[FOM] Harvey's effective number theorists
Timothy Y. Chow
tchow at alum.mit.edu
Thu Apr 13 16:49:11 EDT 2006
Gabriel Stolzenberg writes:
> Finally, I'd like to thank Harvey's first unnamed number theorist for
> his comments and invite him to explain what makes the question of
> getting an "effective" version of Falting's theorem that yields an
> "effective" algorithm" for finding all rational points a "fundamental"
> problem?
Mathematicians whose own research doesn't involve hard analysis or other
techniques requiring explicit quantitative calculations on a daily basis
sometimes find it hard to understand why (for example) analysts sometimes
get so excited about reducing an exponent from 3/4 to 2/3 or something
like that. Part of it, of course, is that numbers like that provide a
handy, quotable benchmark for progress, and what people are really excited
about are the new techniques that enable one to break through what seemed
to be a tough barrier.
However, things also work in the opposite direction. That is, sometimes
if you keep pushing on a bound then you'll eventually cross some kind of
threshold that suddenly opens up a qualitatively new realm of knowledge
that you couldn't touch before. For an analogy from a different area of
math, consider the classification of finite simple groups. The
classification theorem would be significantly weaker if we could only say,
"there are finitely many sporadic groups," while having no idea *how*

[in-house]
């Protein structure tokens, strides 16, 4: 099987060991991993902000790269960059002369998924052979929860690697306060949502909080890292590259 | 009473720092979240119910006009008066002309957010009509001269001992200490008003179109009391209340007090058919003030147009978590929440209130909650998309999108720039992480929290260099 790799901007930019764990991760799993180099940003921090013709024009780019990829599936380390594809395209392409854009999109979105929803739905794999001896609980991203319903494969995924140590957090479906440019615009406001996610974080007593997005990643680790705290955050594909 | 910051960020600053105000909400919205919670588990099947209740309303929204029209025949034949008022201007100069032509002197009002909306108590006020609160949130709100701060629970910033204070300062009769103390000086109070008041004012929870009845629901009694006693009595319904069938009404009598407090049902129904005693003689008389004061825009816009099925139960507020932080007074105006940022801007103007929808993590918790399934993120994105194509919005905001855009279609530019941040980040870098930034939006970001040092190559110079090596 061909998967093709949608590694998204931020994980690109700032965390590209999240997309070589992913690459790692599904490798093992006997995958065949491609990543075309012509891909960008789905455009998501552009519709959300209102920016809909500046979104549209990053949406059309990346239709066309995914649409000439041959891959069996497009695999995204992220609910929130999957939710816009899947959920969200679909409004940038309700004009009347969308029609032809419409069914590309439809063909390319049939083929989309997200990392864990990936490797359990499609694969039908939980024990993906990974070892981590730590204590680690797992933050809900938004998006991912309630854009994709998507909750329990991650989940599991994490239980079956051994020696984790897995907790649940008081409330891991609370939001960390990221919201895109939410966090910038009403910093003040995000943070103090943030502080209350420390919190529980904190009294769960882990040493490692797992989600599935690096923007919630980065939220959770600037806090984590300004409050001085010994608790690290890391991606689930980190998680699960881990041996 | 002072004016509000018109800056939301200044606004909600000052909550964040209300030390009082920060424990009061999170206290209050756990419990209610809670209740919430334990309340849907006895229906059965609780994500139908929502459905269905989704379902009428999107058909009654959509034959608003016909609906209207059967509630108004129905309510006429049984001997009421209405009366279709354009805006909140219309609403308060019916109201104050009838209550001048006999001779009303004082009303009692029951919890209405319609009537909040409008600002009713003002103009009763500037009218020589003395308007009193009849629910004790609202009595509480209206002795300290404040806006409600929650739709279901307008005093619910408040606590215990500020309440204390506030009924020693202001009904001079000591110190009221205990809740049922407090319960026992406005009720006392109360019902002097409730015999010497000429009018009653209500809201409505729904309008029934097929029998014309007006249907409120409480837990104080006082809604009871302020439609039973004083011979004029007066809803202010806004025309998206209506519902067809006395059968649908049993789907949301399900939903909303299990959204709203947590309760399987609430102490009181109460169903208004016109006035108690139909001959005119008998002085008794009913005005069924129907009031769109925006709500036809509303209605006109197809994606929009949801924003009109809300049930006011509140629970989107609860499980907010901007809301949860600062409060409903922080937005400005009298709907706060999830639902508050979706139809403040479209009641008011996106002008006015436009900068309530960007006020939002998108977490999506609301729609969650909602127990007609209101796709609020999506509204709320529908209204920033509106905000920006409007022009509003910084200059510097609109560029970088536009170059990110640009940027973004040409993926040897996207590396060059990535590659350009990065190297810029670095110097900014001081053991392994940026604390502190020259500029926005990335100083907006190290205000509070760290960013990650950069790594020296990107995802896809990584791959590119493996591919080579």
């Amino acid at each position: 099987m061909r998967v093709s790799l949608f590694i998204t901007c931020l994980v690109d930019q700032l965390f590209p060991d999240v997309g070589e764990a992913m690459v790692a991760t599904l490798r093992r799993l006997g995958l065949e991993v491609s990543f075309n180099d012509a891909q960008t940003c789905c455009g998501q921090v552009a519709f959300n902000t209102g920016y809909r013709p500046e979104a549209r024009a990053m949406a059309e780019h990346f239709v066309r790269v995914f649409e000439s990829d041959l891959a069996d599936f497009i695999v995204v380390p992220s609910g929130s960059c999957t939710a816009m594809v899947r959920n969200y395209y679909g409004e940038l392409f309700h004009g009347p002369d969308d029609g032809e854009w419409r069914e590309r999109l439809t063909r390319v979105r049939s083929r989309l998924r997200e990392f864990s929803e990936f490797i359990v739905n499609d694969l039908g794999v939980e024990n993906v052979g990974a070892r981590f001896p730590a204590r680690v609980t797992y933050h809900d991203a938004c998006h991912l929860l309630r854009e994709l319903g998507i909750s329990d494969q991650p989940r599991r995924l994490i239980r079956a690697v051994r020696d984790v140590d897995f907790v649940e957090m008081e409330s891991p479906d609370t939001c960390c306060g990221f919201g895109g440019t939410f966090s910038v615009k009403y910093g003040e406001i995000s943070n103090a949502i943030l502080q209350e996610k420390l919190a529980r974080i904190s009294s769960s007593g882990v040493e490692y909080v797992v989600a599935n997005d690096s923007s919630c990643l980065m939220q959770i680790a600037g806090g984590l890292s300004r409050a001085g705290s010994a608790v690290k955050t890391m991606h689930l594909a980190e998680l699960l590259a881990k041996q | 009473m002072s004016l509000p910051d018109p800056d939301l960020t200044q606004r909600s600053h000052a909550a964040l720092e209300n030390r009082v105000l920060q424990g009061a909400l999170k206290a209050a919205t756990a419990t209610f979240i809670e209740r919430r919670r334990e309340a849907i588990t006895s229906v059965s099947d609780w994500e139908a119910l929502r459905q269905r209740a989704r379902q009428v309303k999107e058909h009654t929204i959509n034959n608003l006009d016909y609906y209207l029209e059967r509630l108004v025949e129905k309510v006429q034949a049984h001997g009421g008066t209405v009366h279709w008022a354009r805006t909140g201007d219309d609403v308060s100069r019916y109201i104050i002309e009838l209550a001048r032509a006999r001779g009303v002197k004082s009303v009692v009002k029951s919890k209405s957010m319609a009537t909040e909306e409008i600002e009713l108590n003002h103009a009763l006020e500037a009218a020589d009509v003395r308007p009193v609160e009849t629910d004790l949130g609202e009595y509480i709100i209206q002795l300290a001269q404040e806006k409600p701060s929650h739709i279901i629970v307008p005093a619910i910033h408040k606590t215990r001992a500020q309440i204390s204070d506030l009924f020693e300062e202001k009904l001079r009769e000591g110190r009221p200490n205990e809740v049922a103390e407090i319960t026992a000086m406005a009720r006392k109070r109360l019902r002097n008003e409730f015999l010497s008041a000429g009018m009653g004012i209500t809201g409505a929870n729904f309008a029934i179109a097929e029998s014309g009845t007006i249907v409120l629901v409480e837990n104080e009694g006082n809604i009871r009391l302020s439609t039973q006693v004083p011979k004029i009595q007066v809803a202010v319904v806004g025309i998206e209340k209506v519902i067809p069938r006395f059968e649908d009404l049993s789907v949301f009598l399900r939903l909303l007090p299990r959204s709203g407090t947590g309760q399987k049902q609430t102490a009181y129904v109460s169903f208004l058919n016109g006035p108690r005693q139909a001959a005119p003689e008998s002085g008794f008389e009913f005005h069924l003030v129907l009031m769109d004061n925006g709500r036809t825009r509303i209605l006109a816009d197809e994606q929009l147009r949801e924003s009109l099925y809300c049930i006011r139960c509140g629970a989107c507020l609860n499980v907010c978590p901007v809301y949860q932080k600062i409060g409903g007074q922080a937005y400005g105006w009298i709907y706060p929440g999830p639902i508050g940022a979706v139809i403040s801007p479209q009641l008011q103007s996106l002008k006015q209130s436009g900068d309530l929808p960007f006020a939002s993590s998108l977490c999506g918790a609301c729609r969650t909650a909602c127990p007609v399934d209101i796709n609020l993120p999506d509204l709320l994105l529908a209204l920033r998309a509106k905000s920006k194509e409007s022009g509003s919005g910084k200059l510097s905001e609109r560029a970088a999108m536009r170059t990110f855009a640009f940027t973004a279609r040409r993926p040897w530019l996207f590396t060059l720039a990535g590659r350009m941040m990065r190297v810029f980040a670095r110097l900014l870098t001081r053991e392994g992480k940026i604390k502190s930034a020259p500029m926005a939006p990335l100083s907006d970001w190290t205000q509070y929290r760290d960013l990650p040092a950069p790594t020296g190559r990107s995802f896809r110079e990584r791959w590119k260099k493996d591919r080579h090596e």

many. If you have an explicit list then you can prove all kinds of
previously inaccessible theorems just by checking all the groups. This
isn't usually the most satisfying type of proof, but at least it's a
proof, and you might have no other proof available.
Similarly, in number theory, Tijdeman showed that Catalan's conjecture
could have only finitely many exceptions, but until Mihailescu's work, we
couldn't actually assert Catalan's conjecture as a theorem. I don't know
of any applications of Catalan's conjecture, but there are many other
cases in number theory that are analogous to the simple group situation,
where you push a bound low enough for explicit computations and thereby
allow proofs of qualitatively new results.
After enough experience with this sort of thing, one learns to respect the
value of passing from no bound to some bound to a good bound just in
general, knowing that this represents increased knowledge and power, as
well as increased chances of crossing thresholds into new, uncharted
territory. In some cases, of course, this optimistic viewpoint may turn
out to be unfounded, just as any kind of study "for its own sake" may not
yield the results that a hard-headed applications-oriented person wants to
see. But I'm sure I don't need to teach FOM readers how to respond to
someone who asks, "But is this work going to lead to applications?"
Tim
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